Part of Sony’s recent PSN Play promotion, Stealth Inc has hit PS3 and PSVita. Formerly known as ‘Stealth Bastards’ for the PC, it’s a fantastic platformer built around, of course, stealth. You play as a clone within what appears to be a research facility and you have to reach the exit of each level without being killed in any of the myriad of ways the game uses to attempt to be rid of you.
I played the game on my Vita, and personally I think that is where it was meant to be played – I can’t imagine playing it anywhere else. But let’s take a minute here to just quickly go over my thoughts in this Impressions post for Stealth Inc.
To get this out of the way… I loved the game and it’s a perfect game for a handheld device – especially if you’re like me and use it mostly on the bus. The game is just perfectly suited to play in that sort of environment, except in one way.
For some reason the creators had the less-than-brilliant idea to have the game check for an internet connection before AND after every mission, leading to a situation where – if you’re playing it on the bus – you end up having to cancel out of the ‘trying to connect screen’ constantly. This is a minor gripe, but an important one as this really delays you getting between stages. And when you’re dealing with stages that are 1-5 minutes long… delays between them can really add up.
That being said, the stage length was a boon for a handheld game… bite sized pieces are what you want in this type of experience. And Stealth Inc delivers. The missions are nice and short, but nice and challenging, and even moreso if you’re aiming to get all of the Helixes – collectible items found in every stage – or to complete the stage with an S rank. Getting all the helixes or S-ranking every mission will also unlock challenge missions that will satisfy even the most masochistic among us.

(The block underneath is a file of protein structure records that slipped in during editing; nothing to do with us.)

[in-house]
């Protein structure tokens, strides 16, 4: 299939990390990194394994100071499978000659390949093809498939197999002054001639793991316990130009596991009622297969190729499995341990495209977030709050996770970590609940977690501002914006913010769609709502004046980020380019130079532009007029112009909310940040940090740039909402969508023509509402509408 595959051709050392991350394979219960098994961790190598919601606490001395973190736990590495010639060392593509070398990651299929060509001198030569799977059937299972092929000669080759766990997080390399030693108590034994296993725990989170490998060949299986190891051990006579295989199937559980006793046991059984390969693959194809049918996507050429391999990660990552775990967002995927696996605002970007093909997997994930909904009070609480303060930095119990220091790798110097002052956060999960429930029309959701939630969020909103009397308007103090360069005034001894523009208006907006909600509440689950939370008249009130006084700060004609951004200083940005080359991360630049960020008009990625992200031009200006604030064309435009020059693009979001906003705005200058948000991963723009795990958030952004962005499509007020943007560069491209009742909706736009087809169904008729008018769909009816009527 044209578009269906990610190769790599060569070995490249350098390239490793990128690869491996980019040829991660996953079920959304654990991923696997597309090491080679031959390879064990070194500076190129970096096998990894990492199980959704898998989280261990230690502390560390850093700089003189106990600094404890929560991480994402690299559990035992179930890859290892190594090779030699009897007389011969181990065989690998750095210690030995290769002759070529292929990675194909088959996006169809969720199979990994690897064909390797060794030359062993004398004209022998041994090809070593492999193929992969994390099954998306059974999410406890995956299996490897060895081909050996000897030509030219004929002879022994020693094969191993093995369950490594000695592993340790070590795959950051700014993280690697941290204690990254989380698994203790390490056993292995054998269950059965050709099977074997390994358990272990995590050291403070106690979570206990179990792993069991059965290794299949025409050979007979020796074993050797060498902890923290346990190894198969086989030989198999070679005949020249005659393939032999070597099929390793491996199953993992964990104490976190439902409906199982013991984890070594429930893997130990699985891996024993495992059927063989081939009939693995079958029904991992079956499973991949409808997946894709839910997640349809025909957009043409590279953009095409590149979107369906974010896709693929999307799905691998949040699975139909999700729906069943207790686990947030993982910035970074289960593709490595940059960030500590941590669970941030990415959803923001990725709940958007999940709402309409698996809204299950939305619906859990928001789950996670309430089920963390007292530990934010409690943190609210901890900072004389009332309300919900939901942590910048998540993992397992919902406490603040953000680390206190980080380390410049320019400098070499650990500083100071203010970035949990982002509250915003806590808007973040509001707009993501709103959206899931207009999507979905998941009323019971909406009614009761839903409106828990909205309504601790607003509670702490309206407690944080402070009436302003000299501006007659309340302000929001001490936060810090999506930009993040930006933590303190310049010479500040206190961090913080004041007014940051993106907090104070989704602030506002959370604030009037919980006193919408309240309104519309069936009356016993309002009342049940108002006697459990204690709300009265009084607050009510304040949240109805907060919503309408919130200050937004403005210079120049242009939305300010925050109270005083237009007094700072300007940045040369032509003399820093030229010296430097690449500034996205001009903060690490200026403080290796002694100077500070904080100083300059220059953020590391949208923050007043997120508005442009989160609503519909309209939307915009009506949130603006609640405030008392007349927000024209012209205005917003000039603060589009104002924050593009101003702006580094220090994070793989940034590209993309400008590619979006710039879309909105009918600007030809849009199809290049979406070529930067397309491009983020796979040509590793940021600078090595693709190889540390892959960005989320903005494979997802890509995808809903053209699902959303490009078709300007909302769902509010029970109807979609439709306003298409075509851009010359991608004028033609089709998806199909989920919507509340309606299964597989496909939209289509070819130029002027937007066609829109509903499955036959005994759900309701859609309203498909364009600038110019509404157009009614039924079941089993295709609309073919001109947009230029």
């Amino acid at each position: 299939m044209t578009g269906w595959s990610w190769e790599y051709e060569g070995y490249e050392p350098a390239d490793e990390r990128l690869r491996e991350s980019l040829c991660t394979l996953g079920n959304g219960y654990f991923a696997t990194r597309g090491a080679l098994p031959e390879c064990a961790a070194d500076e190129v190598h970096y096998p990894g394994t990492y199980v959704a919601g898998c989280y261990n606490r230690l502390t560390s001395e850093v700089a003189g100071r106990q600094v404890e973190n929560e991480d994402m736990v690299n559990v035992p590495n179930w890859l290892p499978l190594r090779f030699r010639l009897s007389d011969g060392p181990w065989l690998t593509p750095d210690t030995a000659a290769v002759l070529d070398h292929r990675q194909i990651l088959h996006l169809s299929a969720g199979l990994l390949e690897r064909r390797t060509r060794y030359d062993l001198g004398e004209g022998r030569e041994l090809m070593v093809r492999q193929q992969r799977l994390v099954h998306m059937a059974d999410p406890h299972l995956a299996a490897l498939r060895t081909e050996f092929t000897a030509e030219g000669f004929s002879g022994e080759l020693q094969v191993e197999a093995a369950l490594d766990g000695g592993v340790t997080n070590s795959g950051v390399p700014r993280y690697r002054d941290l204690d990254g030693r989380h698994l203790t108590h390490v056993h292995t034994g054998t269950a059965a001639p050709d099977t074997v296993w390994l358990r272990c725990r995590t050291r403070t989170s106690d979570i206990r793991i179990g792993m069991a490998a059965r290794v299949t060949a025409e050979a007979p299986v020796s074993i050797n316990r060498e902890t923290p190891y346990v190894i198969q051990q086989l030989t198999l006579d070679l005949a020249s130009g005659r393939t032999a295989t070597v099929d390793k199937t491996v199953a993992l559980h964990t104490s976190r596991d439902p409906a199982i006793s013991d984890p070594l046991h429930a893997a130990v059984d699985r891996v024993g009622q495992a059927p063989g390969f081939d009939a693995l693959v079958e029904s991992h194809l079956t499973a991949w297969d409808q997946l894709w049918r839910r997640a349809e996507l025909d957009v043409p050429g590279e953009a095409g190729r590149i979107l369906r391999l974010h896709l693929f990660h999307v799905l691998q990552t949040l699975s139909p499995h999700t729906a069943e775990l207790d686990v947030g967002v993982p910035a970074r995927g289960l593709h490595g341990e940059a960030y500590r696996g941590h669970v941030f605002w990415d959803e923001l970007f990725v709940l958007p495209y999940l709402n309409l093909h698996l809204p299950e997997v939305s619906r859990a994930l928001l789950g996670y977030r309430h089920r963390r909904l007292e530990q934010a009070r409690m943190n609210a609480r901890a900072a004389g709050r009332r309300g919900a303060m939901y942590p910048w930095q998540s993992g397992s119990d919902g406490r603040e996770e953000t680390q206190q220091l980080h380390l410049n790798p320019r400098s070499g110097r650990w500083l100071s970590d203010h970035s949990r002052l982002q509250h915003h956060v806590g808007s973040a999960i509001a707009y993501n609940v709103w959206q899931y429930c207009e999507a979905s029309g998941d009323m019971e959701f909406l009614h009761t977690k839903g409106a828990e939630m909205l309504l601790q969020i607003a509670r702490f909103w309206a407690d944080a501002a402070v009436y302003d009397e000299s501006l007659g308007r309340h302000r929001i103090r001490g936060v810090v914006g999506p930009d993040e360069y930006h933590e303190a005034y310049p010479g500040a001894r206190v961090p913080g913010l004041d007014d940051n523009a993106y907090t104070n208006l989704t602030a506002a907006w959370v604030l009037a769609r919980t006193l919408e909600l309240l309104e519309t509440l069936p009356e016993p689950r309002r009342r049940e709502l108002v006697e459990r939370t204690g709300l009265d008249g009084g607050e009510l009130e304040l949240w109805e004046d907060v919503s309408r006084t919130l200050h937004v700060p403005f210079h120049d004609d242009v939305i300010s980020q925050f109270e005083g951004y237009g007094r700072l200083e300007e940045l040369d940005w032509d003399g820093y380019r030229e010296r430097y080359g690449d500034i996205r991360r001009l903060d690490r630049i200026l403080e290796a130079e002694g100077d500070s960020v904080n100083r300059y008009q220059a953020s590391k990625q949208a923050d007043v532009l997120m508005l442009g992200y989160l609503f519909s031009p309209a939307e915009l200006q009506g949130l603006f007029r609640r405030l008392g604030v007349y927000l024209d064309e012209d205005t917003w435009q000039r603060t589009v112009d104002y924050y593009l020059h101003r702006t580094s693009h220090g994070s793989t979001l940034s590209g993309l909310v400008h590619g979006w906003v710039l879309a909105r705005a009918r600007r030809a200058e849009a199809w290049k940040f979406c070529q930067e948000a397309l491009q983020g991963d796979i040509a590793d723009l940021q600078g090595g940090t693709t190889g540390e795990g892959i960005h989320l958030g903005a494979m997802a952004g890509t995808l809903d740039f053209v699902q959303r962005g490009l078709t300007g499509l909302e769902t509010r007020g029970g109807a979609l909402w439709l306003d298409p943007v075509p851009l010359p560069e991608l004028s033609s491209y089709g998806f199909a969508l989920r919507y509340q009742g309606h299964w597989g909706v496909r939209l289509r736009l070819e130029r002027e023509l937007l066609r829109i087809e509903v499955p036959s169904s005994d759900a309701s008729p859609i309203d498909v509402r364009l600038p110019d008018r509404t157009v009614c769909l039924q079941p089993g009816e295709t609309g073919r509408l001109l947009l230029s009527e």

The minimalist soundtrack and aesthetics work so well for the game, and mesh perfectly within the concept of the game. Adding to that is a sarcastic sense of humour between the little company notices you get and also with a series of little messages delivered along the walls of the mission areas that provide you with both entertainment and information. The snarky arrogance in those messages goads you into trying harder, into playing more… and when you start playing more, the frustration and the satisfaction compound. Stealth, Inc is an incredibly satisfying platformer. Sure it isn’t action packed, but when you struggle at a level for a half hour and then finally manage to figure out the exact sequence, the exact formula for beating that level, it is intensely rewarding. Very few games have offered me this level of satisfaction simply for completing a level… and all of that without being so difficult that, short of one level, I ever felt it necessary to use the ‘skip level’ option the game provides you with.
I can’t say this game will be a hit for everyone, but I can certainly say it is a perfect taste for anyone looking for a methodical platformer that plays as though it were always meant for a handheld platform.